The DeWalt DW364K is my favorite. Its adjustments are incredibly easy, the scales are clear and accurate, it's got enough cut capacity to get through LVL on a 45-degree bevel, it's comfortable to hold, the blade change is a cinch, and it's got a brake. The only drawback is its weight?it's the heaviest saw I tested and a bit larger, too. Nevertheless, this tool is hard to kill and easy to use. I'd really like to see it with a left blade someday.

Next, I like the Hitachi C7BD2. The 55-degree bevel is a great feature and it comes with a brake. Even though the positive stop at 45 degrees is sticky, I can live with it for the extra cut capacity. Third is the Makita 5007NLK left-blade model. Without a brake I wouldn't want it as my only saw, but if I were going to switch from right blade to left blade, this saw has the power and features that make it a keeper; I just wish it could clear an LVL on a 45. Fourth is DeWalt's DW368K. It's the lightest saw in the bunch and very user friendly, but could use a brake. Tying for fifth are the Bosch 1655K, Makita 5007NHK, and Hitachi C7SB2, all right-blade units. After these I'd go for the Porter-Cable saws and the Craftsman, then Milwaukee's Tilt-Lok, and finally Milwaukee's 6375-20.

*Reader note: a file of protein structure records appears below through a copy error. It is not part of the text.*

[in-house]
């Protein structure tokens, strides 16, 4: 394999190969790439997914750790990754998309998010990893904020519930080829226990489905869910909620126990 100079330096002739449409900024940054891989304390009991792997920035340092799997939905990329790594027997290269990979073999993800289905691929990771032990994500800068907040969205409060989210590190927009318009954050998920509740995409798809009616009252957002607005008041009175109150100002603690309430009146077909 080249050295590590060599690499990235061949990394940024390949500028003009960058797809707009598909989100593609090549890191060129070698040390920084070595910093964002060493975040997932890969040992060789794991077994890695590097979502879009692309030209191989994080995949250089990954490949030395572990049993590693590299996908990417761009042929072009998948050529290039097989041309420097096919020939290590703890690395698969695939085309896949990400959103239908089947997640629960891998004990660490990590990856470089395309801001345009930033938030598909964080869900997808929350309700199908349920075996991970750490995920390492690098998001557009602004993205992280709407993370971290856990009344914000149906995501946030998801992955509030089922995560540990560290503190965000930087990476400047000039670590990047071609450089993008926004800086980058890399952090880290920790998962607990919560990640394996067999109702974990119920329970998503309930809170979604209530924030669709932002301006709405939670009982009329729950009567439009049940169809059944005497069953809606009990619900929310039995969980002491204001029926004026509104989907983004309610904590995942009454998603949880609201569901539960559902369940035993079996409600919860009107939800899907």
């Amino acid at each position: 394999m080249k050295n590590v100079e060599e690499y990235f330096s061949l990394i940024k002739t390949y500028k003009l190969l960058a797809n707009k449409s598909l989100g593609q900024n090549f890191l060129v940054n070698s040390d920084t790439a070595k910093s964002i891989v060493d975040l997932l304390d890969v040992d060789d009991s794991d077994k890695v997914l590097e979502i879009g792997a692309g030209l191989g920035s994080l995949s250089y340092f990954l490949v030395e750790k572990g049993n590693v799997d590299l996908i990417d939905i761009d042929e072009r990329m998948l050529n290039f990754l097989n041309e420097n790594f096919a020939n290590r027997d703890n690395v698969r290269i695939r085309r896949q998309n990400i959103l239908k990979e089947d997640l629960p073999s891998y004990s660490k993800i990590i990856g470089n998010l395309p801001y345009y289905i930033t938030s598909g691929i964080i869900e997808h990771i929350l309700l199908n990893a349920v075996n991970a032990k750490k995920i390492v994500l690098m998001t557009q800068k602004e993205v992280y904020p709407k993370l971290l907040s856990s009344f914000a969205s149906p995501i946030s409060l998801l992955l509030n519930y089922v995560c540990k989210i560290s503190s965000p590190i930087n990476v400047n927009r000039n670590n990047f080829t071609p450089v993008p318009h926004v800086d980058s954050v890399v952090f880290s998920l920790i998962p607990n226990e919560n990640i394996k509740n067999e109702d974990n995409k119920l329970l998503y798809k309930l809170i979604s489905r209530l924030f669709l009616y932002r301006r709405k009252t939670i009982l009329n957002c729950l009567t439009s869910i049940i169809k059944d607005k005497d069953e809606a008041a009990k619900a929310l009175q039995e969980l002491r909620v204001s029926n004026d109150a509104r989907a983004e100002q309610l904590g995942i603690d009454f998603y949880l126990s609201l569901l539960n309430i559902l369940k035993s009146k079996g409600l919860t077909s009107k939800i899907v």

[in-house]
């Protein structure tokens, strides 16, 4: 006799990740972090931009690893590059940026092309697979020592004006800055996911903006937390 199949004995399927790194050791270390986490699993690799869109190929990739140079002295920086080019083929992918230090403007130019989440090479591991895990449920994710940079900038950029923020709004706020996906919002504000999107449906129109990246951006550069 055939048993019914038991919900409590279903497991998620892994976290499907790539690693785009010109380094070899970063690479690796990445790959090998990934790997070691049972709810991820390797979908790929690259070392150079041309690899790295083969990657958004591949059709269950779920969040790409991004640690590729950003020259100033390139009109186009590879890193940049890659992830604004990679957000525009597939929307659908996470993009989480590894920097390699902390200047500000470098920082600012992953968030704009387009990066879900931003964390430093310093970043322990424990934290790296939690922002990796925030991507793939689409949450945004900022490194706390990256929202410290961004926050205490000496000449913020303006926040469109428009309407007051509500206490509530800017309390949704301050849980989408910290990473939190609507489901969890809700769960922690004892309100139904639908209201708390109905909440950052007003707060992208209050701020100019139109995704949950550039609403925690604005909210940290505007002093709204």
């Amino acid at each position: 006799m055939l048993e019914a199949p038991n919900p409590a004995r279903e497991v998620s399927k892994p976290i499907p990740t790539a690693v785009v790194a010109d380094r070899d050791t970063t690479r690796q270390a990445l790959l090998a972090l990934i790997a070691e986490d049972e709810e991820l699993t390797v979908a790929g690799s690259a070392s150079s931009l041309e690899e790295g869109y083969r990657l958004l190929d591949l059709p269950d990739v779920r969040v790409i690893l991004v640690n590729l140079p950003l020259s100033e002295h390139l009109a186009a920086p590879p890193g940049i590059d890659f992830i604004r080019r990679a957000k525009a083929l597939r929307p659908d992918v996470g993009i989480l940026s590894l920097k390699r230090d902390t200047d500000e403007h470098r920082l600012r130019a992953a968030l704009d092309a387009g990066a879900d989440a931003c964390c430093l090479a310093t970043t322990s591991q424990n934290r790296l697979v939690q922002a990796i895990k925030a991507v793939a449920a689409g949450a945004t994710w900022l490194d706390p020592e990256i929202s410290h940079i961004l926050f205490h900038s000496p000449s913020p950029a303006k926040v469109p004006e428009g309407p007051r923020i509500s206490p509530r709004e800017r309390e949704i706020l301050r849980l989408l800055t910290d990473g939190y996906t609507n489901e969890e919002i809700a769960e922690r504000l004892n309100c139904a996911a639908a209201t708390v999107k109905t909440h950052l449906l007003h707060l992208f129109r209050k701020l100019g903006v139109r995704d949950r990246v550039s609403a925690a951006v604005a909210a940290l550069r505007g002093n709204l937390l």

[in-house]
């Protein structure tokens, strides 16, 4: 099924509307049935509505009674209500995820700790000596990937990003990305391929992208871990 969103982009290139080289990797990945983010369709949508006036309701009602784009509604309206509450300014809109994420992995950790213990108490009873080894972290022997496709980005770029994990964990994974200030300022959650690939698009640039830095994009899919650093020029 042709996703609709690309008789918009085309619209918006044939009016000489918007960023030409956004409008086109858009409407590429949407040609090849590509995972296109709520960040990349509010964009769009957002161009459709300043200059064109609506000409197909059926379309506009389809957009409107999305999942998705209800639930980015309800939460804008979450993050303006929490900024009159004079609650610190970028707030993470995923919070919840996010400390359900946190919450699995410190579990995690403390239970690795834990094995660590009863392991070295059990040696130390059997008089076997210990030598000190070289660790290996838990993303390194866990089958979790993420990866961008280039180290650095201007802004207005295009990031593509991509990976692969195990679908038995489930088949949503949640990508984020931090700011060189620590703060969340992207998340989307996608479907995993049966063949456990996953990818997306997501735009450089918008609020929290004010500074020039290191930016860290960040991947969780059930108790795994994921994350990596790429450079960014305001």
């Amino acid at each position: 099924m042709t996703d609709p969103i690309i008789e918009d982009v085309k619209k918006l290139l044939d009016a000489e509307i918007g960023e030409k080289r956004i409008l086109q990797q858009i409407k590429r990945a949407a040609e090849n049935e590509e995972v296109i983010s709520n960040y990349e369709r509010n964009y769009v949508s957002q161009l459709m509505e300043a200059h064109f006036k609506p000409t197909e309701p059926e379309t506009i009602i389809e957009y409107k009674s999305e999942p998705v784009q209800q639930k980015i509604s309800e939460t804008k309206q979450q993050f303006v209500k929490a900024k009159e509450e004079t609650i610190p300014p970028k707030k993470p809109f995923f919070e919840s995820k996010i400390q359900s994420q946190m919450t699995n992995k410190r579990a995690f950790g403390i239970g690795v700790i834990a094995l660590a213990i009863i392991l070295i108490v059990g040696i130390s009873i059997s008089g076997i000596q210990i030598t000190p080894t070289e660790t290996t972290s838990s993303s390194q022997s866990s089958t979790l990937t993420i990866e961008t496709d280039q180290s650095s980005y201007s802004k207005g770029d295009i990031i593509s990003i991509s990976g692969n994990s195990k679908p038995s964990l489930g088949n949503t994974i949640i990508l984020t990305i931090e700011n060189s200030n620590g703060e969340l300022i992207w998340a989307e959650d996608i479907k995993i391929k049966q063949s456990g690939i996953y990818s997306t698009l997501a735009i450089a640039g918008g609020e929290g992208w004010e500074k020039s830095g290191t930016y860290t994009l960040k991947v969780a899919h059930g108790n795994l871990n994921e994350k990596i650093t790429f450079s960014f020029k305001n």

Steve Veroneau owns Transformations LLC, a framing and trim company in Falls Church, Va., and is a contributing editor to Hanley-Wood's Tools of the Trade.

Tools of the Trade has arranged with the companies in this test to donate their tools to Habitat for Humanity.

(Thanks to Irwin Tools for providing blades for this test.)

Sources of Supply

Makita USA
model 5007NLK: $150
model 5007NHK: $150

Porter-Cable Corp.
model 743K: $129
model 447K: $149

Bosch Power Tools
model 1655K: $130

model 27108: $100

DeWalt Industrial Tools
model DW368K: $119
model DW364K: $149

Hitachi Power Tools
model C7SB2: $89
model C7BD2: $120

Milwaukee Electric Tool Corp.
model 6375-20: $149
model 6390-21 Tilt-Lok: $139